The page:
Philip Heald had a problem. The Tulbaghia fragrans that had been specified wasn’t performing as hoped. Heald is the construction manager for Ladera Ranch, a 4,000-acre master-planned hometown in South Orange County, CA. The tulbaghia was one of the plants slated to anchor several key public areas of the six villages and three districts that make up the award-winning community.
“We were having unacceptable die-back in the cold,” recalls Heald. “Even when the best care is taken to spec plants that should work, there can be issues. We knew early on that we would have to find something else.”
Several alternatives were explored. They experimented with color, using other plants from the current palette that were already working well. “We tried more greens, using Pittosporum tobira and Star Jasmine that were growing well for you. We tried another tulbaghia, we had trouble with Dietes bicolor, and several day lilies didn’t work for us either,” says Heald.
“Then someone suggested we try a plant they’d read about recently,” says Heald. “It was a landscape rose called Flower Carpet. Our first reaction was ‘absolutely not.’ We needed low maintenance color and that’s not what comes to mind when you think rose. But when we heard more about the plant, we decided it was worth a shot.”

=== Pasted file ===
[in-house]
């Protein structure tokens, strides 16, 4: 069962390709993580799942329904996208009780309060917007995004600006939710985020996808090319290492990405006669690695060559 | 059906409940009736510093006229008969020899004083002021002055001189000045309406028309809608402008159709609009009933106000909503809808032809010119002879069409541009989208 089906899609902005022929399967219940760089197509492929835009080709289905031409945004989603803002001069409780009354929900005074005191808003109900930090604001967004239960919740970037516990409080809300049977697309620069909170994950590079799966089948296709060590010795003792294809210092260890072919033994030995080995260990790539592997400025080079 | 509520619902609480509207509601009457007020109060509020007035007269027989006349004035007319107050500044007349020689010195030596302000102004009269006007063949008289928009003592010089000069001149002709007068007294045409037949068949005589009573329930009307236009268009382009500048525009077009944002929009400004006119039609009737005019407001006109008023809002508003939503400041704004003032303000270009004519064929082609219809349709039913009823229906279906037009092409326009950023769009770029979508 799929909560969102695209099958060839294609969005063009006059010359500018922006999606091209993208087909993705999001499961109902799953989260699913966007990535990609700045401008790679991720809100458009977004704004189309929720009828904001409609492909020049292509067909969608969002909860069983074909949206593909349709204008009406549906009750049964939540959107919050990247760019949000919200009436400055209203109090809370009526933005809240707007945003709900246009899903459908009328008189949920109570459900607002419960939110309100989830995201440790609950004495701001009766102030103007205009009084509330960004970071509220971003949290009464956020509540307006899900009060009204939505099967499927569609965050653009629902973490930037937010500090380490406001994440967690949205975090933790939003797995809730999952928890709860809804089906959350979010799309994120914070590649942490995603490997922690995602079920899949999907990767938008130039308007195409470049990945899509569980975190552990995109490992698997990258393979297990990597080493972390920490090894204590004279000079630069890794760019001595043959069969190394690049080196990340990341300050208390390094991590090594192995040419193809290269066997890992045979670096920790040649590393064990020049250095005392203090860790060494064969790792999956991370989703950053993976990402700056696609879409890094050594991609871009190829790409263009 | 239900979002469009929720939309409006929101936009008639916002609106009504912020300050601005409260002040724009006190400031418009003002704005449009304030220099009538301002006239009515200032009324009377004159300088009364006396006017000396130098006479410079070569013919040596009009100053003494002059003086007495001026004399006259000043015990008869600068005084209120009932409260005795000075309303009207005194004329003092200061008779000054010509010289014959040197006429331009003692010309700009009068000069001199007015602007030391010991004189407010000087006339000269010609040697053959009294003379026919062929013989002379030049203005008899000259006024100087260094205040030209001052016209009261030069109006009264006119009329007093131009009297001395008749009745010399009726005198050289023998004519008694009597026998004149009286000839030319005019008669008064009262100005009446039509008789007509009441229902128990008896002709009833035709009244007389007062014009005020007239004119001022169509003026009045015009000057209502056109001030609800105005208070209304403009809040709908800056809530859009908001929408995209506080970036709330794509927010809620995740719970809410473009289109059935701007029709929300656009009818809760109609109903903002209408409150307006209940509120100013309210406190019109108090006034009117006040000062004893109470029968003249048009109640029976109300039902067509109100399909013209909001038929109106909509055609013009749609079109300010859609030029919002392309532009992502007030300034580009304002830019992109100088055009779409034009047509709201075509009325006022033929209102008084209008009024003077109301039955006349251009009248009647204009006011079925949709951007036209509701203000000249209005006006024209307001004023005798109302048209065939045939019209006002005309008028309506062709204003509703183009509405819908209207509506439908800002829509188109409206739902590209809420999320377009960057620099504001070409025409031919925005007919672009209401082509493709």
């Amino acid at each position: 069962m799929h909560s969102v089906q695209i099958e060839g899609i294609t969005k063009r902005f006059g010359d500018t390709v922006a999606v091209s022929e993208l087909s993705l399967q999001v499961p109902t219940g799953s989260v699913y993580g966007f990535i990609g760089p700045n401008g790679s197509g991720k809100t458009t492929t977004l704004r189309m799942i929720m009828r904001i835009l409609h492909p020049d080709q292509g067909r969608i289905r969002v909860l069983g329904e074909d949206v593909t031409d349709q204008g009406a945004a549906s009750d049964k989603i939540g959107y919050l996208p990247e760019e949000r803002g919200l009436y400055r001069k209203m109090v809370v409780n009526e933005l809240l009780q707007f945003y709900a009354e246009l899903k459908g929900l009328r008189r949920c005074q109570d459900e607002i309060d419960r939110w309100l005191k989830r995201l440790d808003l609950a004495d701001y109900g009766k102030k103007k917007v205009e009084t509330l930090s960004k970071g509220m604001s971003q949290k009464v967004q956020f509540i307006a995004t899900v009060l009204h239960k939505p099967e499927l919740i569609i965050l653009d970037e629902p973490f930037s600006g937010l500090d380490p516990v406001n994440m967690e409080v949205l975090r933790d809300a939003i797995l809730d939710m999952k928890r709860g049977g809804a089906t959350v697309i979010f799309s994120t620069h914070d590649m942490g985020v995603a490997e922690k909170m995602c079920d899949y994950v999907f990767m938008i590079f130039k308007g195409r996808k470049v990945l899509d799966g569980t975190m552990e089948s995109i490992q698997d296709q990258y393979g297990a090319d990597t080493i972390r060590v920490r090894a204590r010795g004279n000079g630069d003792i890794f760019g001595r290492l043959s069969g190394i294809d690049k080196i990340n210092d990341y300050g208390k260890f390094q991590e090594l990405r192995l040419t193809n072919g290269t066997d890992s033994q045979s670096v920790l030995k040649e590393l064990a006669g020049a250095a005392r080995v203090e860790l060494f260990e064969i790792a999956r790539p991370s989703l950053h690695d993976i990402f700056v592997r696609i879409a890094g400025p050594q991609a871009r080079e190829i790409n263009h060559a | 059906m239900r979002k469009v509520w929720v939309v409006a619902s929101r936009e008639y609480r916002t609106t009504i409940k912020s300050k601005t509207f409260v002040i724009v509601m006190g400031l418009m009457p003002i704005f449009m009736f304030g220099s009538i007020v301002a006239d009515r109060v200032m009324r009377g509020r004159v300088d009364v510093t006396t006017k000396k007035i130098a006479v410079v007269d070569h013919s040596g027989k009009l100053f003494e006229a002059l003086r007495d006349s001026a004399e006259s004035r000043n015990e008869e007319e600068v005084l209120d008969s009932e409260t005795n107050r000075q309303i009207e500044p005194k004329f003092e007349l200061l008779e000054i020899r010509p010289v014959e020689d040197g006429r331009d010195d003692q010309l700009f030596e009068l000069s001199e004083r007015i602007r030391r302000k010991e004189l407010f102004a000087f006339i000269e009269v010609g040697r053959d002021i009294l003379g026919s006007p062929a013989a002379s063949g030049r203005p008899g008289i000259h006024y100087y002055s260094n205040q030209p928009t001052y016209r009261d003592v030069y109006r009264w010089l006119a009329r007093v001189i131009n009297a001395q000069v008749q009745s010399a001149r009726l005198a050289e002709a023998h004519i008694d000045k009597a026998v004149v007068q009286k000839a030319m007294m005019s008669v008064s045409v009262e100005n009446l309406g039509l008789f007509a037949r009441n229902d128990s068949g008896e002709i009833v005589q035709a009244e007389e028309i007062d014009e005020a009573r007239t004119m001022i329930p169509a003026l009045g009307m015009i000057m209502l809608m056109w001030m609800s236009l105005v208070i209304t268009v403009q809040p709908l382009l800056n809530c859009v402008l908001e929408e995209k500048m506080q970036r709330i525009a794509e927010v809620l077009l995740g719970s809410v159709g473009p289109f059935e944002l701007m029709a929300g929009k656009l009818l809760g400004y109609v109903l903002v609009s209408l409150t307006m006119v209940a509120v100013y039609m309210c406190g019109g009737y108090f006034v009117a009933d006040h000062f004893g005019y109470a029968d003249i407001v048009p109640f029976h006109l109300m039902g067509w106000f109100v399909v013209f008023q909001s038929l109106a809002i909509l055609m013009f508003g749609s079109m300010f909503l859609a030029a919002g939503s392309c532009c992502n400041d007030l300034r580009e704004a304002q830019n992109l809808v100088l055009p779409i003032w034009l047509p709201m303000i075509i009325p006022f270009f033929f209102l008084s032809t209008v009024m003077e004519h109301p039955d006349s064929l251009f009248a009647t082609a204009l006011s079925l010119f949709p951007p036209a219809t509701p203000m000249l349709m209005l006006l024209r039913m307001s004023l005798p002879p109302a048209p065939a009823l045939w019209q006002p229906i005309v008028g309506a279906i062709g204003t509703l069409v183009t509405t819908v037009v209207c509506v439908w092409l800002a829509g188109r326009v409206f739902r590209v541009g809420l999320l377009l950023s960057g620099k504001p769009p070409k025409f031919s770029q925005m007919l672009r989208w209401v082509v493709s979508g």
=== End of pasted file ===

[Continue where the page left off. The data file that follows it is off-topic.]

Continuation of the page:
Flower Carpet was included in the next round of test plantings. The results were impressive. “We immediately liked what we saw,” says Heald. “We planted Red Flower Carpet, because we thought this would look best in the locations we had in mind. From the start we could see that the plant was a vigorous bloomer. The bush grew low, but not too low. It was compact and had a nice spread. This was very cost effective, because we could plant them 4-ft. on center and still get a full, satisfying result.”
Ladera Ranch has more than 55,000 in the ground, with more to come. Though rose beautiful, the plants have proved desert tough. They thrive in the full California sun, and with Ladera’s overhead irrigation system. To date they have shown no evidence of the black spot that plagues many other rose varieties.
The winter of 2007 put the rose through its toughest test. A freak cold snap swept over the Ladera Ranch community, plunging temperatures to icy record lows and causing horticultural havoc throughout the area. The Flower Carpet roses suffered severe shock, dropping leaves.
Phil Heald’s crew swung into action, chopping back the Flower Carpets to about 10-inches as part of their overall response to the cold crises. By late spring, any lingering anxiety was long gone. “The roses bounced right back,” says landscape architect Mike Sweeney, a principal in Land Concern of Santa Ana, California, the master planners for the Ladera Ranch landscape design. “They looked great and were in full bloom.”
For Ladera Ranch, Flower Carpet Red seemed an unlikely choice. In the end, it proved to be a rose that solved a thorny landscaping problem.